Aorta, Vomit, and Elephants.

My husband is breathing again. I’m pretty sure it had decreased significantly over the past month, and then for two days last week, stopped entirely.

Last Wednesday Clayton took the Physician Assistant Certification Exam, codename: PANCE. I have so many “party in Clayton’s PANCE” jokes handy, but I’ll spare you those. For now. So, last Tuesday was full of chest pains and heart palpitations and sweaty palms for both of us. Here is what Clayton’s schedule has looked like since we returned from Christmas in Miami:

9am – wake up

9:03am – begin studying

2am the following day – go to bed

9am – repeat

You might think I’m exaggerating, but the concerned looks on my parents’ faces after we moved in with them would confirm this pattern. The boy has worked his butt off. And this test was the very last piece of the puzzle that we’ve been assembling since November.

Luckily, the results for the test are posted on Thursday of each week. Clayton had heard that his classmates were getting their scores between 9 and 10am. So, Thursday morning rolls around. Bryson does the usual, and wakes us up around 7:30am with a few face licks and incessant whining until I let him out. Then I go back to bed. I know Clayton is awake, but he’s not saying anything. So, I don’t say anything just in case he’s not thinking about what I think we are definitely both thinking about. For the next two hours, we both drift between shallow sleep cycles and silent panic attacks that all begin with “What if…” Finally, around 9:30am, I get out of bed and begin the normal routine of coffee making and casually flipping on the computer. Clayton follows soon after, but no one is mentioning the 300 ton tie-dyed elephant in the middle of the living room named “Test Results.”

Without having to say anything, I join Clayton at the dining room table. We say a quick prayer and take a few deep breaths. We still can’t find words to attach to this moment, so we abandon trying. We walk over to my computer, which is on the love seat in the family room. Clayton sits on the love seat, and I kind of melt onto the floor, having lost most control over my motor functions. It feels like I’m breathing out of a coffee straw, and I wonder if, after being diagnosed with asthma three years ago, I’m actually experiencing my first asthma attack. Focus, Natalie. Clayton pulls up his email, and It’s. Right. There. An email from the Something Important Sounding National Federation to the Council of Advisers with White Hair and Pointy Chins. Or something like that. I don’t know because my vision was blurring and I was choking on my aorta that had crept up into the back of my throat. Hopefully, Clayton could diagnose that problem after we checked his results.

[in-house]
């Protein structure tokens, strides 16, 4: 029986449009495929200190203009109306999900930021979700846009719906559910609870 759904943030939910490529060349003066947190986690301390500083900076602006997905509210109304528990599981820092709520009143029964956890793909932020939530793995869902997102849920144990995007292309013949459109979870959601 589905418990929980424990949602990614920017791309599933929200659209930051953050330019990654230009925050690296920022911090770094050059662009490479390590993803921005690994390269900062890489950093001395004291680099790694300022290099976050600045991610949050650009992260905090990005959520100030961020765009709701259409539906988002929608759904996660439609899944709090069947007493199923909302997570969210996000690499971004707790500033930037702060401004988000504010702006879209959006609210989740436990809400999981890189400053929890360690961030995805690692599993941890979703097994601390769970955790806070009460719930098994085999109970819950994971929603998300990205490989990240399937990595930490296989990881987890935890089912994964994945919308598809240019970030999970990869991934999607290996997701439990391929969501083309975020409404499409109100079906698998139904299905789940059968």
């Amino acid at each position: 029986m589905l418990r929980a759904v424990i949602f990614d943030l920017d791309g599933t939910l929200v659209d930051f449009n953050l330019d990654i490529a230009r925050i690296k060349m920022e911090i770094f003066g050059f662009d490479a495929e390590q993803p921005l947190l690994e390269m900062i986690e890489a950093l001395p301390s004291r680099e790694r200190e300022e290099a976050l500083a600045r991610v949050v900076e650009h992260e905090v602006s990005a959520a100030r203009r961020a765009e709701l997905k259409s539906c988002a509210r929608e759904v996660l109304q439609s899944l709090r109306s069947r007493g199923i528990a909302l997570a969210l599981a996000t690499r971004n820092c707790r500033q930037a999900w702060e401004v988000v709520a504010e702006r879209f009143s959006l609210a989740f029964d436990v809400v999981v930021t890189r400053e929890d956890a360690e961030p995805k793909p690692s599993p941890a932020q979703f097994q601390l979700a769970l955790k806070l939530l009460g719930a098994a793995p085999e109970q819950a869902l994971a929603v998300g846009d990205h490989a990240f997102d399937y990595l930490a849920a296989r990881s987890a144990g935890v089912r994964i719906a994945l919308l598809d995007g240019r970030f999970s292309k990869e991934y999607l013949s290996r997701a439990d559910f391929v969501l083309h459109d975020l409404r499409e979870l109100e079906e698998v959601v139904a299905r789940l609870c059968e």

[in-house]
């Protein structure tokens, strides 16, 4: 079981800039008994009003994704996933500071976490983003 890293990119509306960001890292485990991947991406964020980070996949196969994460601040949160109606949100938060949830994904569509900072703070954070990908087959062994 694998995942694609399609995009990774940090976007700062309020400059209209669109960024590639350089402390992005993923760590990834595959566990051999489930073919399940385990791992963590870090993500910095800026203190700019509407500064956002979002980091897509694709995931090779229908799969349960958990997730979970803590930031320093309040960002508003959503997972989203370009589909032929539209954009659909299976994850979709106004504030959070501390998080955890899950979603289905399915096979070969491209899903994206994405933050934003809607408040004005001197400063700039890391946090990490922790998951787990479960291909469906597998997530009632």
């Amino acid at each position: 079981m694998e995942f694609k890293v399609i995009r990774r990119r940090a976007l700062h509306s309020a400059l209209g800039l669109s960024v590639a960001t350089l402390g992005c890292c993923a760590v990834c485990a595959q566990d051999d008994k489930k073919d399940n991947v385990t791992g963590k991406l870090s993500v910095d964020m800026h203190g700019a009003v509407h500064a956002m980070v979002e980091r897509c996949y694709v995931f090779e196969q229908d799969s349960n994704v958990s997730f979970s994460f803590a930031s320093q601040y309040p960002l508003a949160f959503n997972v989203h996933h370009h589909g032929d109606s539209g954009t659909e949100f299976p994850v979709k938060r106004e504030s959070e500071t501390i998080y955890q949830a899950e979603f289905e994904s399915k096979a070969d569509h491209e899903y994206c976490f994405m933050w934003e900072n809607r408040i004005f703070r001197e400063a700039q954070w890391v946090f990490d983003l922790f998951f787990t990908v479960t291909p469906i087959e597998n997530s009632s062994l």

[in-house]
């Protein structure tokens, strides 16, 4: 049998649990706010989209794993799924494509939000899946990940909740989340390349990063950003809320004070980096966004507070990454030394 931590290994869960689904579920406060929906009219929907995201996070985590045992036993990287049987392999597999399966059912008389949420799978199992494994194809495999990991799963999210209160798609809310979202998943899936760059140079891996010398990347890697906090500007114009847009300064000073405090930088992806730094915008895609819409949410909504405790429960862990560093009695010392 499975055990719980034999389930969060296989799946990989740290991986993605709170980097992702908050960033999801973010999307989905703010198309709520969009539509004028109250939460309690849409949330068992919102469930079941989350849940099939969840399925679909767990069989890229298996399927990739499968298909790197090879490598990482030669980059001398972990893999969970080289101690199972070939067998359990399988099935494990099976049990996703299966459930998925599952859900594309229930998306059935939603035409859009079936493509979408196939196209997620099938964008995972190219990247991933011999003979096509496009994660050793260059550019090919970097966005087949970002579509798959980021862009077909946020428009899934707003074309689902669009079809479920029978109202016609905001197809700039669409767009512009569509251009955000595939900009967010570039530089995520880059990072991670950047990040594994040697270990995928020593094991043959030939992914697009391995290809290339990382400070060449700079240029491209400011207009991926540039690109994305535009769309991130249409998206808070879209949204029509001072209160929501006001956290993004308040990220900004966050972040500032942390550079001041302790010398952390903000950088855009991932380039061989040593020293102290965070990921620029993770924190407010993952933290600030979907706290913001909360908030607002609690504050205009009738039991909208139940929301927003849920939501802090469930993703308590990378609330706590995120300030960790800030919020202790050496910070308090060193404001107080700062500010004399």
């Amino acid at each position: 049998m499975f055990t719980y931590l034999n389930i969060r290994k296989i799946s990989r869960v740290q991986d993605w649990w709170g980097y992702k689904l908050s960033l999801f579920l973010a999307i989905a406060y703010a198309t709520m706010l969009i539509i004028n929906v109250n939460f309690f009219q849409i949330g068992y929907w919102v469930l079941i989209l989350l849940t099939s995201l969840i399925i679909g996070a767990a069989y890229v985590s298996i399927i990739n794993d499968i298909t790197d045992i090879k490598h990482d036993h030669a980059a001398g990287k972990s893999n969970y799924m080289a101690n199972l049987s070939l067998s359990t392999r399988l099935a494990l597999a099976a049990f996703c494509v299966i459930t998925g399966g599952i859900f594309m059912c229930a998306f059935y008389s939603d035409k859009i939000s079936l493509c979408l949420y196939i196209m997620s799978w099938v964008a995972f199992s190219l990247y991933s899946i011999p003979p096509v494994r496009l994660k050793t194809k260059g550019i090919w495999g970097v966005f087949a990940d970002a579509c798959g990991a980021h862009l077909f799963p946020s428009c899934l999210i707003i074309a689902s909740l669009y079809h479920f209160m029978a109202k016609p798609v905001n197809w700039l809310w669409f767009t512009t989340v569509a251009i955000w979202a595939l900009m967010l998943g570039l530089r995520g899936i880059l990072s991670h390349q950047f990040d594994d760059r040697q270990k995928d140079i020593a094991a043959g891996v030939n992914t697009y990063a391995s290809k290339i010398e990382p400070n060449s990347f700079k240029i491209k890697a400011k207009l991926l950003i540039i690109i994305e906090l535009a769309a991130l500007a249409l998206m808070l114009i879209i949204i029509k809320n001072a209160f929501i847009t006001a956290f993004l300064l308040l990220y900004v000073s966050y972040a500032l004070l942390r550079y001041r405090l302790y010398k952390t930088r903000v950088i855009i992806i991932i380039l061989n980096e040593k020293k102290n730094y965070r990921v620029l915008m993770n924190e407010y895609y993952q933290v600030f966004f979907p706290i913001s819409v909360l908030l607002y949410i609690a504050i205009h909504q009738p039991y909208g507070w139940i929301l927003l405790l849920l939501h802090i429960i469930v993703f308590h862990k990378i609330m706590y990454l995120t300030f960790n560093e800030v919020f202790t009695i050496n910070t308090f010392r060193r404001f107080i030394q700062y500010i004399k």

Turns out, we had to click through 4 links to get to the actual results page. Every time we clicked, we thought the next page was THE PAGE and I’m positive that we both almost vomited on my computer several times. For real, Clayton told me that he almost vomited on my computer several times. Six billion minutes later, the screen with our future pops up like it’s no big deal, like sure, I’ll just take for-freaking-ever to load and just all of a sudden light up with a formal looking, 10 point font table, so carelessly placed at the top of the screen like our corneas are not exploding to find that one word…

And then Clayton screamed. And then I saw it, too, and I screamed.


PASSED. Clayton passed the PANCE. On his very first try. So he pulls me up off the floor into a hug overflowing with relief and gratitude and tears and joy at knowing that it is over. He can exhale in a way that he never could before, with nothing looming in the future to worry about. This was the destination, and we have, at last, arrived.

So Congratulations to my husband!

Also, he would like me to point out that while the picture makes it look like he received the minimum passing score, he, in fact, scored well above it. The form just likes to remind people how numerically close they were to living with their in-laws for three more months.

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